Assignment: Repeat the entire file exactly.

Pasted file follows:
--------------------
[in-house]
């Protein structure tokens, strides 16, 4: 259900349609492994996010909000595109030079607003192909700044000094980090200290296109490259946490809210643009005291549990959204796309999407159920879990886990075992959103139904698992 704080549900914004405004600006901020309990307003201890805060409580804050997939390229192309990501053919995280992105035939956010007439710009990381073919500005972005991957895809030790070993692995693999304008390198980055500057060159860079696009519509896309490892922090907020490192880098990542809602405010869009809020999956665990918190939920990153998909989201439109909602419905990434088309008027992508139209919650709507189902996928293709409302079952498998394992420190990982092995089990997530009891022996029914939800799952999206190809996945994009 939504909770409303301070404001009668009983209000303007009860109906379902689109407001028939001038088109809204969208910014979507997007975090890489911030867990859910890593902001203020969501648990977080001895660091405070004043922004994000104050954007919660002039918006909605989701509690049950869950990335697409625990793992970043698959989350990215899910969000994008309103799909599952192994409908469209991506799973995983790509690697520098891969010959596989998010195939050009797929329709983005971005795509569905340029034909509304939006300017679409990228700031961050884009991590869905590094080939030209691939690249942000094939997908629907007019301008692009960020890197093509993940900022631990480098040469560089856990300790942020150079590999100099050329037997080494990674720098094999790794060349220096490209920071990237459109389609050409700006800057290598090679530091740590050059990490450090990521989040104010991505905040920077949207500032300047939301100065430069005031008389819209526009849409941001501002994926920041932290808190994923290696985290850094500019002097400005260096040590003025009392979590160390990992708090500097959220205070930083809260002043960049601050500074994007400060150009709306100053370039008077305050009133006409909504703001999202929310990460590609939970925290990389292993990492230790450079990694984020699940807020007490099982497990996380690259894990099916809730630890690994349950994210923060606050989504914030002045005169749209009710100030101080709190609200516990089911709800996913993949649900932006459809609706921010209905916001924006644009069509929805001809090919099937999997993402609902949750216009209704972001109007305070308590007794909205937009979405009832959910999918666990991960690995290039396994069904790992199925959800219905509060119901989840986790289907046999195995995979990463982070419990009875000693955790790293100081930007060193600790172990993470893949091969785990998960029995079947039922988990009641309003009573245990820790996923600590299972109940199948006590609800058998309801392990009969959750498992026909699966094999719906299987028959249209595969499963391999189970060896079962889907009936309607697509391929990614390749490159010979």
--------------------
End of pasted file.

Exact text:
[in-house]
């Protein structure tokens, strides 16, 4: 259900349609492994996010909000595109030079607003192909700044000094980090200290296109490259946490809210643009005291549990959204796309999407159920879990886990075992959103139904698992 704080549900914004405004600006901020309990307003201890805060409580804050997939390229192309990501053919995280992105035939956010007439710009990381073919500005972005991957895809030790070993692995693999304008390198980055500057060159860079696009519509896309490892922090907020490192880098990542809602405010869009809020999956665990918190939920990153998909989201439109909602419905990434088309008027992508139209919650709507189902996928293709409302079952498998394992420190990982092995089990997530009891022996029914939800799952999206190809996945994009 939504909770409303301070404001009668009983209000303007009860109906379902689109407001028939001038088109809204969208910014979507997007975090890489911030867990859910890593902001203020969501648990977080001895660091405070004043922004994000104050954007919660002039918006909605989701509690049950869950990335697409625990793992970043698959989350990215899910969000994008309103799909599952192994409908469209991506799973995983790509690697520098891969010959596989998010195939050009797929329709983005971005795509569905340029034909509304939006300017679409990228700031961050884009991590869905590094080939030209691939690249942000094939997908629907007019301008692009960020890197093509993940900022631990480098040469560089856990300790942020150079590999100099050329037997080494990674720098094999790794060349220096490209920071990237459109389609050409700006800057290598090679530091740590050059990490450090990521989040104010991505905040920077949207500032300047939301100065430069005031008389819209526009849409941001501002994926920041932290808190994923290696985290850094500019002097400005260096040590003025009392979590160390990992708090500097959220205070930083809260002043960049601050500074994007400060150009709306100053370039008077305050009133006409909504703001999202929310990460590609939970925290990389292993990492230790450079990694984020699940807020007490099982497990996380690259894990099916809730630890690994349950994210923060606050989504914030002045005169749209009710100030101080709190609200516990089911709800996913993949649900932006459809609706921010209905916001924006644009069509929805001809090919099937999997993402609902949750216009209704972001109007305070308590007794909205937009979405009832959910999918666990991960690995290039396994069904790992199925959800219905509060119901989840986790289907046999195995995979990463982070419990009875000693955790790293100081930007060193600790172990993470893949091969785990998960029995079947039922988990009641309003009573245990820790996923600590299972109940199948006590609800058998309801392990009969959750498992026909699966094999719906299987028959249209595969499963391999189970060896079962889907009936309607697509391929990614390749490159010979």